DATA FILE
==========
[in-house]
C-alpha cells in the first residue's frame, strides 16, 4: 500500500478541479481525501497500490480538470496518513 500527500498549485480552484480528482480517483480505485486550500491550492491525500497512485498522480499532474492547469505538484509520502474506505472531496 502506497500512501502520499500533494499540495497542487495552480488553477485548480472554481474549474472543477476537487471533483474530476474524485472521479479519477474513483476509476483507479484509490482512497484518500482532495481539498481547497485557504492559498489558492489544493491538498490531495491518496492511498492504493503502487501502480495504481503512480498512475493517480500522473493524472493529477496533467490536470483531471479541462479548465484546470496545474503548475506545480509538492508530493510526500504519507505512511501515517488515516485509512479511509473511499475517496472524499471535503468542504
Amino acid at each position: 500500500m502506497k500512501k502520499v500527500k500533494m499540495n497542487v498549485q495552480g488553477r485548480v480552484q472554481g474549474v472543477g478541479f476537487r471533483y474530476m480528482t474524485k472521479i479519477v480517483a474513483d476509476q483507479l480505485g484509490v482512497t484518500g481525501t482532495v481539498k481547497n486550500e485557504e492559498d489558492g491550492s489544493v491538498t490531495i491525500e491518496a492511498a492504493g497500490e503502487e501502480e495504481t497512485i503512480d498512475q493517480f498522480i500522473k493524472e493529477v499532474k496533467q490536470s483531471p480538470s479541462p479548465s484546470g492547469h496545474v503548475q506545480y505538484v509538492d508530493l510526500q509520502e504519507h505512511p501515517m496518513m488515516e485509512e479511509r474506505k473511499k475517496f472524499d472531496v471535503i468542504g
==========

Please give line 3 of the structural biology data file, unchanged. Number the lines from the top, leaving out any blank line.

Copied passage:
Amino acid at each position: 500500500m502506497k500512501k502520499v500527500k500533494m499540495n497542487v498549485q495552480g488553477r485548480v480552484q472554481g474549474v472543477g478541479f476537487r471533483y474530476m480528482t474524485k472521479i479519477v480517483a474513483d476509476q483507479l480505485g484509490v482512497t484518500g481525501t482532495v481539498k481547497n486550500e485557504e492559498d489558492g491550492s489544493v491538498t490531495i491525500e491518496a492511498a492504493g497500490e503502487e501502480e495504481t497512485i503512480d498512475q493517480f498522480i500522473k493524472e493529477v499532474k496533467q490536470s483531471p480538470s479541462p479548465s484546470g492547469h496545474v503548475q506545480y505538484v509538492d508530493l510526500q509520502e504519507h505512511p501515517m496518513m488515516e485509512e479511509r474506505k473511499k475517496f472524499d472531496v471535503i468542504g